The next morning we were up at daybreak, and we returned to the battlefield of the previous evening in the full expectation of seeing our wounded antagonist lying dead where we had left him. In this we were disappointed - he was gone, and we never saw him again.
I now had my long two-ounce and my four-ounce rifles with me, and I was fully prepared for a deep revenge for the disgrace of yesterday.
The morning was clear but cloudy; a heavy thunderstorm during the night had cooled the air, and the whole plain was glistening with bright drops; the peacocks were shrieking from the tree-tops and spreading their gaudy plumage to the cool breeze; and the whole face of nature seemed refreshed. We felt the same invigorating spirit, and we took a long survey of the many herds of buffaloes upon the plain before we could determine which we should first attack.
A large single bull, who had been lying in a swampy hollow unobserved by us, suddenly sprang up at about three hundred yards' distance, and slowly cantered off. I tried the long two-ounce rifle at him, but, taking too great an elevation, I fired over him. The report, however, had the effect of turning him, and, instead of retreating, he wheeled round and attempted to pass between the guns and the banks of the lake. We were about three hundred yards from the water's edge, and he was soon passing us at full gallop at right angles, about midway or a hundred and fifty yards distant.
I had twelve drachms of powder in the four-ounce rifle, and I took a flying shot at his shoulder. No visible effect was produced, and the ball ricochetted completely across the broad surface of the lake (which was no more than a mile wide at this part) in continuous splashes. The gun-bearers said I had fired behind him, but I had distinctly heard the peculiar 'fut' which a ball makes upon striking an animal, and although the passage of the ball across the lake appeared remarkable, nevertheless I felt positive that it had first passed through some portion of the animal.
Away the bull sped over the plain at unabated speed for about two hundred paces, when he suddenly turned and charged toward the guns. On he came for about a hundred yards, but evidently slackening his speed at every stride. At length he stopped altogether. His mouth was wide open, and I could now distinguish a mass of bloody foam upon his lips and nostrils - the ball had in reality passed through his lungs, and, making its exit from the opposite shoulder, it had even then flown across the lake. This was the proof of the effect of the twelve drachms of powder.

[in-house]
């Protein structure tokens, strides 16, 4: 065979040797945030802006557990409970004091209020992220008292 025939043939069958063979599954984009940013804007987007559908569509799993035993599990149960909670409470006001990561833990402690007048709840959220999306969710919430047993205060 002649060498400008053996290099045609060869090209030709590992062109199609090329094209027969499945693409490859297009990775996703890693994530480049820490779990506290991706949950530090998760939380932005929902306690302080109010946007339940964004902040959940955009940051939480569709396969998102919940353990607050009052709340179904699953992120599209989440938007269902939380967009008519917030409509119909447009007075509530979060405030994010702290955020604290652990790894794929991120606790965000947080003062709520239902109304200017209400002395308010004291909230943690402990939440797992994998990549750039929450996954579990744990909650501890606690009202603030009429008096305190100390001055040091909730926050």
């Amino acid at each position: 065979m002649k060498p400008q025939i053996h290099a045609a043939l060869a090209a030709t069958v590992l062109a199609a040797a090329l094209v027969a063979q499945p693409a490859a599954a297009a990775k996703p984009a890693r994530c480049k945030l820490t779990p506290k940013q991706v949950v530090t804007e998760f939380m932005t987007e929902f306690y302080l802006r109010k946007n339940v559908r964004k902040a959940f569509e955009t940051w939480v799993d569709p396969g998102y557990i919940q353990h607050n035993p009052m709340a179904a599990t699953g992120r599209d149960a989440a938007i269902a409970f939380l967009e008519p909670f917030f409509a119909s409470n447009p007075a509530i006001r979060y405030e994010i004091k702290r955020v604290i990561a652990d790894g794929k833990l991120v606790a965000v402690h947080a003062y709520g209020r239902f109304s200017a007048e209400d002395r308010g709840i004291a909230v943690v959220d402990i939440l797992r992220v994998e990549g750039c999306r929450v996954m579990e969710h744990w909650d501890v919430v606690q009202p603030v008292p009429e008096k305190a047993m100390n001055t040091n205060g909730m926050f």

Having reloaded, I now advanced towards him, and soon arrived within fifty paces. He was the facsimile of the bull that had chased us on the previous day - the same picture of fury and determination; and, crouching low, he advanced a few paces, keeping his eyes fixed upon us as though we were already his own.
A short cough, accompanied by a rush of blood from his mouth, seemed to cause him great uneasiness, and he halted.
Again we advanced till within twenty paces of him. I would not fire, as I saw that he already had enough, and I wished to see how long he could support a wound through the lungs, as my safety in buffalo-shooting might in future depend upon this knowledge.
The fury of his spirit seemed to war with death, and, although reeling with weakness and suffocation, he again attempted to come on. It was his last effort; his eyes rolled convulsively, he gave a short grunt of impotent rage, and the next moment he fell upon his back with his heels in the air; he was stone dead, and game to the last moment.
I had thus commenced a revenge for the insult of yesterday; I had proved the wonderful power of the four-ounce rifle - a weapon destined to make great havoc amongst the heavy game of Ceylon.
Upon turning from the carcass before us, we observed to our surprise that a large herd of buffaloes, that were at a great distance when we had commenced the attack upon the bull, had now approached to within a few hundred yards, and were standing in a dense mass, attentively watching us. Without any delay we advanced towards them, and, upon arriving within about a hundred paces, we observed that the herd was headed by two large bulls, one of which was the largest that I had ever seen. The whole herd was bellowing and pawing the ground. They had winded the blood of the dead bull and appeared perfectly maddened.
We continued to advance, and we were within about ninety paces of them when suddenly the whole herd of about two hundred buffaloes, headed by the two bulls before noticed, dashed straight towards us at full gallop. So simultaneous was the onset that it resembled a sudden charge of cavalry, and the ground vibrated beneath their heavy hoofs. Their tails were thrown high above their backs, and the mad and overpowering phalanx of heads and horns came rushing forward as though to sweep us at once from the face of the earth.
There was not an instant to be lost; already but a short space intervened between us and apparently certain destruction. Our gun-bearers were almost in the act of flight; but catching hold of the man who carried the long two-ounce rifle, and keeping him by my side, I awaited the irresistible onset with the four-ounce.